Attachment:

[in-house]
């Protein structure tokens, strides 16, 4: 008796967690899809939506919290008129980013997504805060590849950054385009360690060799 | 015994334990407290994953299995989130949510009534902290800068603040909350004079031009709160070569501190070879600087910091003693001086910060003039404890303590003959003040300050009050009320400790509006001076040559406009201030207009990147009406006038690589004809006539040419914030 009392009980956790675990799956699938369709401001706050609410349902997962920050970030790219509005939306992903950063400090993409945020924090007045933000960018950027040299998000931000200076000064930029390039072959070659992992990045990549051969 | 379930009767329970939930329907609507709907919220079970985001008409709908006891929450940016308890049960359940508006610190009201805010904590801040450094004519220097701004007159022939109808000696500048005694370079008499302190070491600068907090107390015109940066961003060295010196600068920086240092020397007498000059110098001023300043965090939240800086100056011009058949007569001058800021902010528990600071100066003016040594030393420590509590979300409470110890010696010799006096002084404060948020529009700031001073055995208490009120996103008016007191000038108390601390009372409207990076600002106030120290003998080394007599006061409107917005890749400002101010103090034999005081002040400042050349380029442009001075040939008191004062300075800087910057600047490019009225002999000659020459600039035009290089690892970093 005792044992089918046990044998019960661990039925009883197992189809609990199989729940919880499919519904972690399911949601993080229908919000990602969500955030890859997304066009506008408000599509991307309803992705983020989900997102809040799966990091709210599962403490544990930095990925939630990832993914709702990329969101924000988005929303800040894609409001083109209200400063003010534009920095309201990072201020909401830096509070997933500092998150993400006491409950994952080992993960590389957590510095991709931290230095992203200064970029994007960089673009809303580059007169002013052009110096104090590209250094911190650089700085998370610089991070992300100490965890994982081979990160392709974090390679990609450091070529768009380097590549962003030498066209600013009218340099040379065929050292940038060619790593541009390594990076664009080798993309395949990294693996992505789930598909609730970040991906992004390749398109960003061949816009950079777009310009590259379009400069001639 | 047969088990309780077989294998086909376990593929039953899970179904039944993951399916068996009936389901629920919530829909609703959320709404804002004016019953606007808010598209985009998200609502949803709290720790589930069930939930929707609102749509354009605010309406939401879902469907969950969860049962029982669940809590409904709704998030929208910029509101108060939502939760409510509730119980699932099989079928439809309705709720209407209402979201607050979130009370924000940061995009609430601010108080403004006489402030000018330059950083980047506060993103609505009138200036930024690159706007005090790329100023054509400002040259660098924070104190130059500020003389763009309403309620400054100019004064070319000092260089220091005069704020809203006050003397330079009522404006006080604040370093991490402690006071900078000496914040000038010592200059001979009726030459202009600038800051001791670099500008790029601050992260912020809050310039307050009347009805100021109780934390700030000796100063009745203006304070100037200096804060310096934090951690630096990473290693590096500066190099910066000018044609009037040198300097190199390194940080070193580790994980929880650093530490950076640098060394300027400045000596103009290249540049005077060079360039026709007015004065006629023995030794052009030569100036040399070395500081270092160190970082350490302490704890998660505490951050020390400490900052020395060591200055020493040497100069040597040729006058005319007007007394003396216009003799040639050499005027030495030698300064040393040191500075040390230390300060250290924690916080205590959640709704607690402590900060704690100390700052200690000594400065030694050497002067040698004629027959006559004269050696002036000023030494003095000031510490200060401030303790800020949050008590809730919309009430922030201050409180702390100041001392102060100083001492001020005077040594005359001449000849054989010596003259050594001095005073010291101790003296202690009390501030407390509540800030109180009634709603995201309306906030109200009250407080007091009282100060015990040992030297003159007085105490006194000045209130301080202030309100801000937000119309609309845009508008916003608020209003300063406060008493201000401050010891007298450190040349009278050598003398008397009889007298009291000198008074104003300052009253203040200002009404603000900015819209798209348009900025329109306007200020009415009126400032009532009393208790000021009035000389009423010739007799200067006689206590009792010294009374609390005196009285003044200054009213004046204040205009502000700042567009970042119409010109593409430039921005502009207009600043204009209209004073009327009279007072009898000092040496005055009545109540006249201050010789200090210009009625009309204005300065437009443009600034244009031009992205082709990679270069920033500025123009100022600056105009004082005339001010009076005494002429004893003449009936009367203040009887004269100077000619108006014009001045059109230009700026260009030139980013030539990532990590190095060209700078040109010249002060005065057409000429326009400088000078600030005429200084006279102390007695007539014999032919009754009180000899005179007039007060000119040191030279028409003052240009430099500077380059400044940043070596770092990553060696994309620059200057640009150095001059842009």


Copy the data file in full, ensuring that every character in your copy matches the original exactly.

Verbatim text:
[in-house]
């Protein structure tokens, strides 16, 4: 008796967690899809939506919290008129980013997504805060590849950054385009360690060799 | 015994334990407290994953299995989130949510009534902290800068603040909350004079031009709160070569501190070879600087910091003693001086910060003039404890303590003959003040300050009050009320400790509006001076040559406009201030207009990147009406006038690589004809006539040419914030 009392009980956790675990799956699938369709401001706050609410349902997962920050970030790219509005939306992903950063400090993409945020924090007045933000960018950027040299998000931000200076000064930029390039072959070659992992990045990549051969 | 379930009767329970939930329907609507709907919220079970985001008409709908006891929450940016308890049960359940508006610190009201805010904590801040450094004519220097701004007159022939109808000696500048005694370079008499302190070491600068907090107390015109940066961003060295010196600068920086240092020397007498000059110098001023300043965090939240800086100056011009058949007569001058800021902010528990600071100066003016040594030393420590509590979300409470110890010696010799006096002084404060948020529009700031001073055995208490009120996103008016007191000038108390601390009372409207990076600002106030120290003998080394007599006061409107917005890749400002101010103090034999005081002040400042050349380029442009001075040939008191004062300075800087910057600047490019009225002999000659020459600039035009290089690892970093 005792044992089918046990044998019960661990039925009883197992189809609990199989729940919880499919519904972690399911949601993080229908919000990602969500955030890859997304066009506008408000599509991307309803992705983020989900997102809040799966990091709210599962403490544990930095990925939630990832993914709702990329969101924000988005929303800040894609409001083109209200400063003010534009920095309201990072201020909401830096509070997933500092998150993400006491409950994952080992993960590389957590510095991709931290230095992203200064970029994007960089673009809303580059007169002013052009110096104090590209250094911190650089700085998370610089991070992300100490965890994982081979990160392709974090390679990609450091070529768009380097590549962003030498066209600013009218340099040379065929050292940038060619790593541009390594990076664009080798993309395949990294693996992505789930598909609730970040991906992004390749398109960003061949816009950079777009310009590259379009400069001639 | 047969088990309780077989294998086909376990593929039953899970179904039944993951399916068996009936389901629920919530829909609703959320709404804002004016019953606007808010598209985009998200609502949803709290720790589930069930939930929707609102749509354009605010309406939401879902469907969950969860049962029982669940809590409904709704998030929208910029509101108060939502939760409510509730119980699932099989079928439809309705709720209407209402979201607050979130009370924000940061995009609430601010108080403004006489402030000018330059950083980047506060993103609505009138200036930024690159706007005090790329100023054509400002040259660098924070104190130059500020003389763009309403309620400054100019004064070319000092260089220091005069704020809203006050003397330079009522404006006080604040370093991490402690006071900078000496914040000038010592200059001979009726030459202009600038800051001791670099500008790029601050992260912020809050310039307050009347009805100021109780934390700030000796100063009745203006304070100037200096804060310096934090951690630096990473290693590096500066190099910066000018044609009037040198300097190199390194940080070193580790994980929880650093530490950076640098060394300027400045000596103009290249540049005077060079360039026709007015004065006629023995030794052009030569100036040399070395500081270092160190970082350490302490704890998660505490951050020390400490900052020395060591200055020493040497100069040597040729006058005319007007007394003396216009003799040639050499005027030495030698300064040393040191500075040390230390300060250290924690916080205590959640709704607690402590900060704690100390700052200690000594400065030694050497002067040698004629027959006559004269050696002036000023030494003095000031510490200060401030303790800020949050008590809730919309009430922030201050409180702390100041001392102060100083001492001020005077040594005359001449000849054989010596003259050594001095005073010291101790003296202690009390501030407390509540800030109180009634709603995201309306906030109200009250407080007091009282100060015990040992030297003159007085105490006194000045209130301080202030309100801000937000119309609309845009508008916003608020209003300063406060008493201000401050010891007298450190040349009278050598003398008397009889007298009291000198008074104003300052009253203040200002009404603000900015819209798209348009900025329109306007200020009415009126400032009532009393208790000021009035000389009423010739007799200067006689206590009792010294009374609390005196009285003044200054009213004046204040205009502000700042567009970042119409010109593409430039921005502009207009600043204009209209004073009327009279007072009898000092040496005055009545109540006249201050010789200090210009009625009309204005300065437009443009600034244009031009992205082709990679270069920033500025123009100022600056105009004082005339001010009076005494002429004893003449009936009367203040009887004269100077000619108006014009001045059109230009700026260009030139980013030539990532990590190095060209700078040109010249002060005065057409000429326009400088000078600030005429200084006279102390007695007539014999032919009754009180000899005179007039007060000119040191030279028409003052240009430099500077380059400044940043070596770092990553060696994309620059200057640009150095001059842009």